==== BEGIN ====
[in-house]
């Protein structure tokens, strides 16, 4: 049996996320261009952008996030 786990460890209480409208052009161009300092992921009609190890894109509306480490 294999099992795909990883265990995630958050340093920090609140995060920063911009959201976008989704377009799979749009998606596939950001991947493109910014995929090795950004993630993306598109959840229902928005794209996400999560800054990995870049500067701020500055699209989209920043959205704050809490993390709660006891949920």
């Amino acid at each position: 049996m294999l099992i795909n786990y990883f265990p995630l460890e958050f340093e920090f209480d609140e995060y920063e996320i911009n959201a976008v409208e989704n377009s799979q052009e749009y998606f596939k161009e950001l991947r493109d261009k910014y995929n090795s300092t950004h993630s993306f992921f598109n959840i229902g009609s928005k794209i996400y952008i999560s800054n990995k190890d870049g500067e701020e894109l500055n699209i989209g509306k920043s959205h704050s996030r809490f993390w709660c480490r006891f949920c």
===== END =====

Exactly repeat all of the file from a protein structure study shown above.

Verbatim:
[in-house]
């Protein structure tokens, strides 16, 4: 049996996320261009952008996030 786990460890209480409208052009161009300092992921009609190890894109509306480490 294999099992795909990883265990995630958050340093920090609140995060920063911009959201976008989704377009799979749009998606596939950001991947493109910014995929090795950004993630993306598109959840229902928005794209996400999560800054990995870049500067701020500055699209989209920043959205704050809490993390709660006891949920």
């Amino acid at each position: 049996m294999l099992i795909n786990y990883f265990p995630l460890e958050f340093e920090f209480d609140e995060y920063e996320i911009n959201a976008v409208e989704n377009s799979q052009e749009y998606f596939k161009e950001l991947r493109d261009k910014y995929n090795s300092t950004h993630s993306f992921f598109n959840i229902g009609s928005k794209i996400y952008i999560s800054n990995k190890d870049g500067e701020e894109l500055n699209i989209g509306k920043s959205h704050s996030r809490f993390w709660c480490r006891f949920c």